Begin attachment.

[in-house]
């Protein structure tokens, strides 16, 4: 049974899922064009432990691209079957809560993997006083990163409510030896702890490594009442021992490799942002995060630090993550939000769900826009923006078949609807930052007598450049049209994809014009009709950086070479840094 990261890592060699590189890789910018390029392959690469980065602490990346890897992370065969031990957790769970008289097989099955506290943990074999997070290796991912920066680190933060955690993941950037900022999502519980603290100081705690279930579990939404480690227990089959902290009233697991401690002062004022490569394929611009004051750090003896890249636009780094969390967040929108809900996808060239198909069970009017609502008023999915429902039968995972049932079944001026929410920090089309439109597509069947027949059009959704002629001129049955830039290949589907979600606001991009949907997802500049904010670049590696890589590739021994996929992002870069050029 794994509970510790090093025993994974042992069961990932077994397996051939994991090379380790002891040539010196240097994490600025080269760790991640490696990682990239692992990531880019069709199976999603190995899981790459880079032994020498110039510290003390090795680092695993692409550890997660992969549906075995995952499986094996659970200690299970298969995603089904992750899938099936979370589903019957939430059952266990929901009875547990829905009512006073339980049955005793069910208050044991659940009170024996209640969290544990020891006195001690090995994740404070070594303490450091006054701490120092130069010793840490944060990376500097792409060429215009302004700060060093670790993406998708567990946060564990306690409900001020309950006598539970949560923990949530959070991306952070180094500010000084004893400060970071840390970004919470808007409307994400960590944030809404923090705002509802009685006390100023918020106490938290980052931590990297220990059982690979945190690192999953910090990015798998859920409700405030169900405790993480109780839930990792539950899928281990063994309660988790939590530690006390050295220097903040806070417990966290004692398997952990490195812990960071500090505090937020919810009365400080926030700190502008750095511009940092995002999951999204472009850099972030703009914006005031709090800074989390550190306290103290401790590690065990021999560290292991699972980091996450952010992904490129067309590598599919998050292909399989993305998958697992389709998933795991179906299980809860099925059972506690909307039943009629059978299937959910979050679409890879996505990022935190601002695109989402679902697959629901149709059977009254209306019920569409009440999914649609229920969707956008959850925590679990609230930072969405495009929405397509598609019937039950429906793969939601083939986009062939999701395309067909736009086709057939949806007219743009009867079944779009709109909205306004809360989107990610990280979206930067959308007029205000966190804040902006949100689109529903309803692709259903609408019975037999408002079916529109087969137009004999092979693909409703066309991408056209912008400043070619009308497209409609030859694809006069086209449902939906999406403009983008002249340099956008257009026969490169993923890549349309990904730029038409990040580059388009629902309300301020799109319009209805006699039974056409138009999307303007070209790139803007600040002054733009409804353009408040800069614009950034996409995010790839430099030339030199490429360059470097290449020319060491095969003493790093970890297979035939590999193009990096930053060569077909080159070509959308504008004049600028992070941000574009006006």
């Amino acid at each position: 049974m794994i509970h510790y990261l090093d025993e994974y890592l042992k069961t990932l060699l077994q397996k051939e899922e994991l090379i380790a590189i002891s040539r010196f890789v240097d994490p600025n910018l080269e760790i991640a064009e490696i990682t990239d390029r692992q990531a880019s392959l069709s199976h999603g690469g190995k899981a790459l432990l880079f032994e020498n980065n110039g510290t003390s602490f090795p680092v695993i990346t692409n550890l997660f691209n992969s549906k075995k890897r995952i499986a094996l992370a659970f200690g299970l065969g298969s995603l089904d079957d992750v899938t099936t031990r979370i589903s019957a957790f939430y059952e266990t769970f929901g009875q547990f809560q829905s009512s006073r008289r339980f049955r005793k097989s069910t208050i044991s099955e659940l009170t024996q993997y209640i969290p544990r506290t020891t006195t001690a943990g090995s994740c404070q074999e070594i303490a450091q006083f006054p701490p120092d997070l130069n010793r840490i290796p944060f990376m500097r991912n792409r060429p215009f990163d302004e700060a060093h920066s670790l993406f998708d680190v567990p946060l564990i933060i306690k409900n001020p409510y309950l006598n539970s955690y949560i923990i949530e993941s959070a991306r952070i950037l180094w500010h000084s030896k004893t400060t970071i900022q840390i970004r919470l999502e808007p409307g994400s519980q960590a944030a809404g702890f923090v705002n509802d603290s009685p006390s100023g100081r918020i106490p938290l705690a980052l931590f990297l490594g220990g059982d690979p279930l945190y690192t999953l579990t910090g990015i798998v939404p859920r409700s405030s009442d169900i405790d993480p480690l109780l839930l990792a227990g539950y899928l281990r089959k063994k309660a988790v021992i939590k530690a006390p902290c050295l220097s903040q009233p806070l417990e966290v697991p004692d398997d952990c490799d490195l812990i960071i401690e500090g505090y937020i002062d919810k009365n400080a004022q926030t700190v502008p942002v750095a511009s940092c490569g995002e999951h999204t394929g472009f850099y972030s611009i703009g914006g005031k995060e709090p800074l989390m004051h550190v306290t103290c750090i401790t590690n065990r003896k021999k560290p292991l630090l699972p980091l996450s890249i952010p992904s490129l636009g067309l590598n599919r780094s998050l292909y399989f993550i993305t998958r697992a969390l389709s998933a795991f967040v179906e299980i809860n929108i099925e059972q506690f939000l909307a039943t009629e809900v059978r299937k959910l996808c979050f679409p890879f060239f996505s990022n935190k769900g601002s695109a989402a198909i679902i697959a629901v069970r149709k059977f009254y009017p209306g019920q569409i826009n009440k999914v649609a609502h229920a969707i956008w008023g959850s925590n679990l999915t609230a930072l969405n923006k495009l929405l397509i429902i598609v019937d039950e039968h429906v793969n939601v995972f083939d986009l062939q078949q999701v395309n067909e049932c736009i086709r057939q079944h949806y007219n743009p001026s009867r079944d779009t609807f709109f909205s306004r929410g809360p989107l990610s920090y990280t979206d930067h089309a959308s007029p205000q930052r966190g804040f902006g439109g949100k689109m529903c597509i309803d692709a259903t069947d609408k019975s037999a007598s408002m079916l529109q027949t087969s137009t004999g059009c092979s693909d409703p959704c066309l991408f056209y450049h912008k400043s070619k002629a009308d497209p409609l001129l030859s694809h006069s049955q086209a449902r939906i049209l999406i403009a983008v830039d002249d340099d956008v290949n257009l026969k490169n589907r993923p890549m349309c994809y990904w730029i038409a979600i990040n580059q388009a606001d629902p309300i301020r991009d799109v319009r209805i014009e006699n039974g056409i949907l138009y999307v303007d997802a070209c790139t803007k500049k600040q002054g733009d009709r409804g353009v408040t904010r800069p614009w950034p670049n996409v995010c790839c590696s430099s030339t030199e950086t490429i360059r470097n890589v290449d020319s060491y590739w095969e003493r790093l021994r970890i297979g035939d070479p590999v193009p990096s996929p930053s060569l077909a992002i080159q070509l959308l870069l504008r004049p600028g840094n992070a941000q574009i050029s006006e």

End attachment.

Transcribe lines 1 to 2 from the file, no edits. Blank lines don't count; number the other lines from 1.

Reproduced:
[in-house]
């Protein structure tokens, strides 16, 4: 049974899922064009432990691209079957809560993997006083990163409510030896702890490594009442021992490799942002995060630090993550939000769900826009923006078949609807930052007598450049049209994809014009009709950086070479840094 990261890592060699590189890789910018390029392959690469980065602490990346890897992370065969031990957790769970008289097989099955506290943990074999997070290796991912920066680190933060955690993941950037900022999502519980603290100081705690279930579990939404480690227990089959902290009233697991401690002062004022490569394929611009004051750090003896890249636009780094969390967040929108809900996808060239198909069970009017609502008023999915429902039968995972049932079944001026929410920090089309439109597509069947027949059009959704002629001129049955830039290949589907979600606001991009949907997802500049904010670049590696890589590739021994996929992002870069050029 794994509970510790090093025993994974042992069961990932077994397996051939994991090379380790002891040539010196240097994490600025080269760790991640490696990682990239692992990531880019069709199976999603190995899981790459880079032994020498110039510290003390090795680092695993692409550890997660992969549906075995995952499986094996659970200690299970298969995603089904992750899938099936979370589903019957939430059952266990929901009875547990829905009512006073339980049955005793069910208050044991659940009170024996209640969290544990020891006195001690090995994740404070070594303490450091006054701490120092130069010793840490944060990376500097792409060429215009302004700060060093670790993406998708567990946060564990306690409900001020309950006598539970949560923990949530959070991306952070180094500010000084004893400060970071840390970004919470808007409307994400960590944030809404923090705002509802009685006390100023918020106490938290980052931590990297220990059982690979945190690192999953910090990015798998859920409700405030169900405790993480109780839930990792539950899928281990063994309660988790939590530690006390050295220097903040806070417990966290004692398997952990490195812990960071500090505090937020919810009365400080926030700190502008750095511009940092995002999951999204472009850099972030703009914006005031709090800074989390550190306290103290401790590690065990021999560290292991699972980091996450952010992904490129067309590598599919998050292909399989993305998958697992389709998933795991179906299980809860099925059972506690909307039943009629059978299937959910979050679409890879996505990022935190601002695109989402679902697959629901149709059977009254209306019920569409009440999914649609229920969707956008959850925590679990609230930072969405495009929405397509598609019937039950429906793969939601083939986009062939999701395309067909736009086709057939949806007219743009009867079944779009709109909205306004809360989107990610990280979206930067959308007029205000966190804040902006949100689109529903309803692709259903609408019975037999408002079916529109087969137009004999092979693909409703066309991408056209912008400043070619009308497209409609030859694809006069086209449902939906999406403009983008002249340099956008257009026969490169993923890549349309990904730029038409990040580059388009629902309300301020799109319009209805006699039974056409138009999307303007070209790139803007600040002054733009409804353009408040800069614009950034996409995010790839430099030339030199490429360059470097290449020319060491095969003493790093970890297979035939590999193009990096930053060569077909080159070509959308504008004049600028992070941000574009006006």